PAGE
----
Kenya customs nab more blood ivory


(Posted 10th July 2013)

Following the discovery of a 20 foot container originating in Uganda last week, which stuffed with ivory was waiting to be shipped to the Far East, did Kenyan authorities yesterday nab yet more, hidden in a 40 foot container due to leave for Malaysia for transit to a final destination.

A regular source from Mombasa confirmed that like in the case of the Ugandan container, police and other government agencies are seeking anyone connected to the container’s paperwork and shipping documents, to establish where the cargo came from and who was involved in soliciting the ivory, transporting it to Mombasa and financing the operation.

Like Southern Africa has been hit in recent years with a wave of rhino killings for their – medicinally speaking absolutely worthless – horns the same crime wave, and arguably triggered by the same countries in the Far East, has cost thousands of elephant their live. ‘If we are not careful, if Tanzania is not careful, we might lose the big herds of elephant forever and yet this is one of the biggest attractions for tourists. They come from all over the world to see wildlife in the natural habitat. They expect to find large numbers of game, of elephant, not just a few here and there. Once such magnetic attractions disappear, why should tourists come to visit our parks. At least you in Uganda have very few elephant poached in comparison. The Chinese government gives the death sentence to anyone who poaches a Panda but the same government does too little to stop the flow of blood ivory to their country. They simply must do a lot more or remain accused of complicity and maybe even covertly supporting the trade, because ivory carvings give prestige. Let the Chinese government come out and declare that their leadership, their ministers, have not an ounce of carved blood ivory in their own homes. Because if they don’t we know what is going on and who is behind this scourge’ added the source in a conversation yesterday when discussing this latest find in Mombasa.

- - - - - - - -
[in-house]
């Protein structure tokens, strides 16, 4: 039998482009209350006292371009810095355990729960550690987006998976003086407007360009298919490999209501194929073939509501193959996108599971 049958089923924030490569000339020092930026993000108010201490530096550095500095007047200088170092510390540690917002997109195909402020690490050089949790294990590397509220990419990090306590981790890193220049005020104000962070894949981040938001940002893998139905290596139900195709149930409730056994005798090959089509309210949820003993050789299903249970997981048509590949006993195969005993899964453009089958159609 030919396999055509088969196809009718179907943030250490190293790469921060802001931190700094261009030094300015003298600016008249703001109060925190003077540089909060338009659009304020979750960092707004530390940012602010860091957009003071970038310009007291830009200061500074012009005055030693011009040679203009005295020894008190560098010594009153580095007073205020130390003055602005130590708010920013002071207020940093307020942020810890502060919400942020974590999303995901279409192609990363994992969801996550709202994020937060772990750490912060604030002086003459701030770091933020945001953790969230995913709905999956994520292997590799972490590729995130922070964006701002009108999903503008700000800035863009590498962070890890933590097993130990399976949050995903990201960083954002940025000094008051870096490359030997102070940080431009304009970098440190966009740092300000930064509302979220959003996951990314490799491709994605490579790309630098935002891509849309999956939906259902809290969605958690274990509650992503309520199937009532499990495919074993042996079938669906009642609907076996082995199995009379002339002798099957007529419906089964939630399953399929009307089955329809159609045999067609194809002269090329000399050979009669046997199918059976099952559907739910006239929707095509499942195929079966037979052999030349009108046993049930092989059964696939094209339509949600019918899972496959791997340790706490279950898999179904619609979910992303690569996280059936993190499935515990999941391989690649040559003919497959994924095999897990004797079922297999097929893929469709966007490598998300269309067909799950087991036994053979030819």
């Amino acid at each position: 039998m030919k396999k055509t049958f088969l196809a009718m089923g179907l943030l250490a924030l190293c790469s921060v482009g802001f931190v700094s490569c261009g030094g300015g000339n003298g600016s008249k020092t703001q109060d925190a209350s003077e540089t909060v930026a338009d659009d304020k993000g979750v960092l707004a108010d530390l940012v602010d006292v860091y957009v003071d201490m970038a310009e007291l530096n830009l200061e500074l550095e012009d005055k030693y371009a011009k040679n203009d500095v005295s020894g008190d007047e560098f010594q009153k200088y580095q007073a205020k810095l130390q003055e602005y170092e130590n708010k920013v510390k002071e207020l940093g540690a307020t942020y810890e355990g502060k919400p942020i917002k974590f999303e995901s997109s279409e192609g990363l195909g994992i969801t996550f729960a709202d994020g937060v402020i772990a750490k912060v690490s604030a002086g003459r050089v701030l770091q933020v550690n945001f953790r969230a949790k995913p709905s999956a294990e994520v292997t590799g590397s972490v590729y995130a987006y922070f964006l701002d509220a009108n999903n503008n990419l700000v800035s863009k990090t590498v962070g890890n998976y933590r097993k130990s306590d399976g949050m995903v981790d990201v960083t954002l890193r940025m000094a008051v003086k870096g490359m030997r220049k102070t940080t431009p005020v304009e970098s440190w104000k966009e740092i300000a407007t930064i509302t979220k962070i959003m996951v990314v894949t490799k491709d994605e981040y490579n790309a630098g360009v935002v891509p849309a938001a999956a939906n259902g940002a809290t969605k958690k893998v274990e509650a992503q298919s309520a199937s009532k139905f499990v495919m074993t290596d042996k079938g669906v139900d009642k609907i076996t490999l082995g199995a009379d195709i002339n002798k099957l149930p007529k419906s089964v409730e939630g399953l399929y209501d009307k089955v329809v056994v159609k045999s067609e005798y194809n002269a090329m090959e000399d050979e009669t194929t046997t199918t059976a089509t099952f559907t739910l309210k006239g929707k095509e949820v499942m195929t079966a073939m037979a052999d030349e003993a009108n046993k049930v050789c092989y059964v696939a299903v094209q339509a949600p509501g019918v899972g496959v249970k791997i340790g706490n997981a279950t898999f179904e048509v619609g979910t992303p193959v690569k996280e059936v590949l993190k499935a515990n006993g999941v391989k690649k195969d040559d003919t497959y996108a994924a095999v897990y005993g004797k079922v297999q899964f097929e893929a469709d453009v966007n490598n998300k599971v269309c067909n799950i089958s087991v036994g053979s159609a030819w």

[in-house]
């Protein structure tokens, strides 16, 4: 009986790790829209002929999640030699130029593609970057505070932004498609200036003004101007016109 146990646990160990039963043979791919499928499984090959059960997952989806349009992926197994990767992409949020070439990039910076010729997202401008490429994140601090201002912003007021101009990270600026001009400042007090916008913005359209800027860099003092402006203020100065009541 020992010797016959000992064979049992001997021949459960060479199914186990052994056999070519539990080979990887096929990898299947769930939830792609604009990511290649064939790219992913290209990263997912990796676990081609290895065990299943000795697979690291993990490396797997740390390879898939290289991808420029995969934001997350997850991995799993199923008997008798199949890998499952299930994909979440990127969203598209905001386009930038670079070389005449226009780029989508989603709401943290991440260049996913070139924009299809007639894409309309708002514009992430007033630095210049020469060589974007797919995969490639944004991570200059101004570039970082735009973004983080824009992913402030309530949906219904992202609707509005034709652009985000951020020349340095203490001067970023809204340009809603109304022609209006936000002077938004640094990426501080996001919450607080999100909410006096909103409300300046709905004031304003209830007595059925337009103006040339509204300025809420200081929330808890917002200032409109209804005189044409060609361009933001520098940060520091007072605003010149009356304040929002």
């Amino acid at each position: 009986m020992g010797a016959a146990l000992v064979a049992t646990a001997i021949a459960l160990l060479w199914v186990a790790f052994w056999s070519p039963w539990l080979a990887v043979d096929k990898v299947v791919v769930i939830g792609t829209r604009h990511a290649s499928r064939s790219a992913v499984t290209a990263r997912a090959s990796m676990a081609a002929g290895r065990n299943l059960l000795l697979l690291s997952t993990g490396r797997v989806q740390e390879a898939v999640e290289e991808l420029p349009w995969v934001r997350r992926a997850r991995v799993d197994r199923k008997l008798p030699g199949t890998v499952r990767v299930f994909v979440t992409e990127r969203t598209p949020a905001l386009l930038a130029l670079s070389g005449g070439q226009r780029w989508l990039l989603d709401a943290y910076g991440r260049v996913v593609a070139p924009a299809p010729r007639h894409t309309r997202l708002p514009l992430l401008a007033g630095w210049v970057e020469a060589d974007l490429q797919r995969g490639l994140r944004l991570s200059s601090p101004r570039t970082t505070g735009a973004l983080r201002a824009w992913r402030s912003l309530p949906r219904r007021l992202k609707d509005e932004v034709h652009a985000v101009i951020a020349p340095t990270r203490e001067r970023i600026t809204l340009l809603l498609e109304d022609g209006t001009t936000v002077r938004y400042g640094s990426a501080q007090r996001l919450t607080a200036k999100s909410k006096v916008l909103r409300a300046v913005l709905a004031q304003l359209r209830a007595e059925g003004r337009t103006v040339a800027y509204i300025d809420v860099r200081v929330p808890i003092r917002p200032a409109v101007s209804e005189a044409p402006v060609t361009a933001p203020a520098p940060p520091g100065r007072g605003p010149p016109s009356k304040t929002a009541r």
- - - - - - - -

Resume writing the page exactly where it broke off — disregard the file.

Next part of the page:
KWS, customs and other security agencies deployed at the port of Mombasa have, as a result of recent finds and confiscations, stepped up their vigilance even further and cargo scanners are now used more often and on more cargo than ever before. Sniffer dogs too are deployed to seek out containers with illicit ivory cargo and shipping manifests are now used as a foundation of searches when weights do not match the records, or when suspicious loads declared as furniture, plastic waste and similar are found.

Conservationists however still feel that too little is done in Kenya too, as fines and jail terms need further attention, while magistrates should be given mandatory sentencing guidelines to prevent ivory smugglers to pay peanuts, be set free and leave the country instead of serving deterrent long sentences as a lesson towards mental rehabilitation.

Congratulations to the officers of the Kenya customs officials who discovered the loot and their colleagues who assisted in the search and seizure.

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